What About Metadata?

One of the opportunities created by the digitalization of television is the ability of digital media and transports to carry metadata in addition to video and audio. Metadata is information about the program payload data. This information can be as basic as the program’s title and the date and time it was created. It can also include specific details about the video and audio material itself; technical details such as scanning format, colorimetry and audio parameters; archive details such as dates and times of creation and versions; artistic details as well as a host of other things.

Closed-captioning data is a special form of metadata that might not be strictly considered to be "metadata." Metadata can be created and inserted into the program signal at a number of places along the DTV production, postproduction and broadcast system chain.

Some metadata elements are created at the point of audio/video capture, some are added in the postproduction process and some are added at the point of network distribution or broadcast emission. Some pre-existing metadata elements must be changed or updated along the way.

From the technical standpoint, two categories of metadata are those that are used to perform functions or set parameters at various stages of the end-to-end production-to-broadcast process, and those that are to be used by the home receiver.


The metadata that may be used by the receiver includes such information as aspect ratio, scanning parameters, A-frame identification for 3/2 material, colorimetry, audio metadata such as dialnorm, PSIP, content advisory information, closed-captioning and audience measurement data. Metadata that can be used at interim stages in the production, postproduction and broadcast process, but which is not to be transmitted over the air, includes such categories as the universal program identifier (UPID), time of day, broadcaster logo triggers and A/V synchronization cues.

ATSC DTV encoders have the facility to multiplex metadata into the transport stream that they emit. Upstream of the ATSC encoder, there are as yet no standardized methods to carry metadata in the production and postproduction stages or in the bitstreams routed around television broadcast plants, but progress is being made in this area.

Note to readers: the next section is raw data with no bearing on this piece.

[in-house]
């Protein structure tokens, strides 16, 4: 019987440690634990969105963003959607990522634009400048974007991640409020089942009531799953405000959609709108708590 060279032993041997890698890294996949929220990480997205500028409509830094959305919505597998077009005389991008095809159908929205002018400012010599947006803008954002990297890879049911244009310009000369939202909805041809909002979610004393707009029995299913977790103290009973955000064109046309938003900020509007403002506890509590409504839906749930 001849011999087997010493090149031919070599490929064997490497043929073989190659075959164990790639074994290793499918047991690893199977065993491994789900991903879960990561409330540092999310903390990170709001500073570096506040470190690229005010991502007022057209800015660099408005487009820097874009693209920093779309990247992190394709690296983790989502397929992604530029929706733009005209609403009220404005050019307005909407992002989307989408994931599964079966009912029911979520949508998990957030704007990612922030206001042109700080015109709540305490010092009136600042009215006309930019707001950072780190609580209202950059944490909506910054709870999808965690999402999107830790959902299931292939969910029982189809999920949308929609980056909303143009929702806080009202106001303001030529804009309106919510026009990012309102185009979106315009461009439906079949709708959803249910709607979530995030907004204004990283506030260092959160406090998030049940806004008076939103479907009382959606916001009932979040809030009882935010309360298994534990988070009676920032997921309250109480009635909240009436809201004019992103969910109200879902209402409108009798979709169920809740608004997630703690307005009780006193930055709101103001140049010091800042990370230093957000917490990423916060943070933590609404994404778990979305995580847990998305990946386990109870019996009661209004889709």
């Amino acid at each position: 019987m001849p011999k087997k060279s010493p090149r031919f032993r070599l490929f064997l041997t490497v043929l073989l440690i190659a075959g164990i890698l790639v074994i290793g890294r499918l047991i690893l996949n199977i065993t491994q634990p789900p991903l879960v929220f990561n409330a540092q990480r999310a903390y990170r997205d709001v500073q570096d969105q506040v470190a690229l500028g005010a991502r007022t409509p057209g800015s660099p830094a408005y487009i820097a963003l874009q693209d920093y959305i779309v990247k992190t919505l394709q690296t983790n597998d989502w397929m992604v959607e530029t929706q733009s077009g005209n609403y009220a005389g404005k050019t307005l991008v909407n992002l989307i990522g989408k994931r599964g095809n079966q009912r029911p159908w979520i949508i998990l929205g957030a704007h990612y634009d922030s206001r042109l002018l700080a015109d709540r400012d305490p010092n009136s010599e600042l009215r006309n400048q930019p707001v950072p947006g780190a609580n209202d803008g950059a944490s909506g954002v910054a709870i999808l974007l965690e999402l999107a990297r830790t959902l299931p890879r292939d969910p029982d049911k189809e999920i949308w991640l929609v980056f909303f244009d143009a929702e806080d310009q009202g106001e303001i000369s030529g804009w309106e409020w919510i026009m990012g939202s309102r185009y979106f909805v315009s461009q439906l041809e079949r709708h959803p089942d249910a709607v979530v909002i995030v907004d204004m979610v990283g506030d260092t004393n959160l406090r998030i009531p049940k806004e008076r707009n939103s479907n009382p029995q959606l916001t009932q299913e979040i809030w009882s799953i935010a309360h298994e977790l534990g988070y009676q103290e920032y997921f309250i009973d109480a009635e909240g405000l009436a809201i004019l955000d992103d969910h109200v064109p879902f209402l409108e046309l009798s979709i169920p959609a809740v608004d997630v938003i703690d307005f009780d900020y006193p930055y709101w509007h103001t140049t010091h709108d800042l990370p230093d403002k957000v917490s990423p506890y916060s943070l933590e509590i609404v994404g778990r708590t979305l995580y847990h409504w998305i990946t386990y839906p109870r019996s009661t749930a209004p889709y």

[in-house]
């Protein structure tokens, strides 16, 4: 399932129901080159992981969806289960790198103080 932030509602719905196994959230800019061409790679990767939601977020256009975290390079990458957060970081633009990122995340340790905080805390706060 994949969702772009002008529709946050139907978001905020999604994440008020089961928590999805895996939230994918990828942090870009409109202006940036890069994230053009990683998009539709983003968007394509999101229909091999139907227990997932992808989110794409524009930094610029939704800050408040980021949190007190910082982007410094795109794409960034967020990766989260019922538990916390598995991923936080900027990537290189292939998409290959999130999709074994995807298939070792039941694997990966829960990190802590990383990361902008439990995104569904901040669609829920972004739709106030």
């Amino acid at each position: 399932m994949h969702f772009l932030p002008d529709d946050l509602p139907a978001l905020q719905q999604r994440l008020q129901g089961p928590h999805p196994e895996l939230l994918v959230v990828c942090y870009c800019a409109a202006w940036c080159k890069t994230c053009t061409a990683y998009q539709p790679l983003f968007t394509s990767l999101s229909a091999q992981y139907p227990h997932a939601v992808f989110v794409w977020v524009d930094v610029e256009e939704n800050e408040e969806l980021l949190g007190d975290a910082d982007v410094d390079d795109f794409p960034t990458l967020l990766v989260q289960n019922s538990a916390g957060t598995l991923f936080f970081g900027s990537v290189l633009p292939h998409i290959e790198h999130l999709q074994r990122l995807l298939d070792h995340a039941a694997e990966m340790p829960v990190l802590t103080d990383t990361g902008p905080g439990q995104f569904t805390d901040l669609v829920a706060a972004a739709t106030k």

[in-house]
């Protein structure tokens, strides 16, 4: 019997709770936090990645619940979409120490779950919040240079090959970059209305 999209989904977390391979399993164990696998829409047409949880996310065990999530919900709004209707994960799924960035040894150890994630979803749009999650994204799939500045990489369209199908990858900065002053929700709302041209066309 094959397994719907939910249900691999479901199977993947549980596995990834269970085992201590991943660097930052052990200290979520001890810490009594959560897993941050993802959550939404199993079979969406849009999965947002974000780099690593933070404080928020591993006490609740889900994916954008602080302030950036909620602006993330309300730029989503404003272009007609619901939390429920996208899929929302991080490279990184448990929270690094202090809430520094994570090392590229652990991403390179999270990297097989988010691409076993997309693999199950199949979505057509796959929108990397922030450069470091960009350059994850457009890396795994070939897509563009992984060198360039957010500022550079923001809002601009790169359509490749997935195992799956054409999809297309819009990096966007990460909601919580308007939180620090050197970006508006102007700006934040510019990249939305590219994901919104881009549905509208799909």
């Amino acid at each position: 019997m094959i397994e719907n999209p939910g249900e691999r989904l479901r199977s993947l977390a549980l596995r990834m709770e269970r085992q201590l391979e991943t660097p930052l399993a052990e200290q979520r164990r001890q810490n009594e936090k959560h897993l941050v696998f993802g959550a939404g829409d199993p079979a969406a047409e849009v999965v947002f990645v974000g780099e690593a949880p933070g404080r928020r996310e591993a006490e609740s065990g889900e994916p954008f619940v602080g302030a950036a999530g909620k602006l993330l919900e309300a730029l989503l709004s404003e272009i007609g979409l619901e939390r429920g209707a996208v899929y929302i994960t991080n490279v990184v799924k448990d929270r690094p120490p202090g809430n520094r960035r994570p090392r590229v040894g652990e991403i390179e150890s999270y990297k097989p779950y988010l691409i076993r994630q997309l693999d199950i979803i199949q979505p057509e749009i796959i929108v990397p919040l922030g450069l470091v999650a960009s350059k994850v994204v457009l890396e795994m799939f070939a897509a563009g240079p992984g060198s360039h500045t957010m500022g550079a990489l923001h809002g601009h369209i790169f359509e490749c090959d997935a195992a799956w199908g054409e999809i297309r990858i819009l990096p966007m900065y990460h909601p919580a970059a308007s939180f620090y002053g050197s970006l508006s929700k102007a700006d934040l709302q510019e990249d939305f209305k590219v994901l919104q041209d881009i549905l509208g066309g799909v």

The manufacturers of the two HDTV VTRs that are most commonly used in the industry will soon introduce models that are capable of recording metadata. SMPTE has recently trial-published 334M, a proposed standard for mapping metadata into both the 292M HD-SDI interface and the 259M SDI interface. 334M standardizes a method to embed metadata into the serial digital interfaces along with video and audio.


Both the 292M and the 259M interfaces contain ancillary data space in the horizontal and vertical dimensions. Horizontal ancillary data space, or HANC, is included in the portion of each scanning line outside the active picture area, and it is used to carry embedded audio in the interfaces.

Vertical ancillary data space, or VANC, is the data space corresponding to the analog vertical blanking interval. It encompasses much bigger chunks of data space than HANC, and it amounts to several Mbps in the HD-SDI. The VANC data space is where metadata will be embedded.

The narrow point for metadata flow in the HD television plant and the production/postproduction process is the VTR itself. Both the VTRs previously mentioned were designed to accommodate SD video signals. They store high-definition signals by compressing them and mapping them into formats that emulate the SD signals the recorders were designed to record.

Both of these recorders use most of the data storage capacity of their respective media to accomplish this, in order to keep the compression ratio as low as possible and thereby produce acceptable pictures over a number of generations of re-recording. This means that the amount of ancillary data storage space on the media is necessarily limited.

In a process similar to that used with embedded audio, the recorder must de-embed the incoming metadata from the HD-SDI and pack it into available data spaces in the signal that is recorded onto tape. The inverse of this process must occur when the tape is played back, with the metadata being re-embedded into the outgoing HD-SDI bitstream.

If the metadata is to be reauthored or changed in any way, it must be de-embedded before such changes are done and re-embedded afterward. Likewise, when the HD-SDI signal reaches the ATSC or network distribution encoder, the metadata it contains that is to be passed through must be de-embedded and multiplexed into the MPEG or ATSC transport stream.

The ability to store, transport and manipulate metadata constitutes another big step in the DTV implementation process.

Randy Hoffner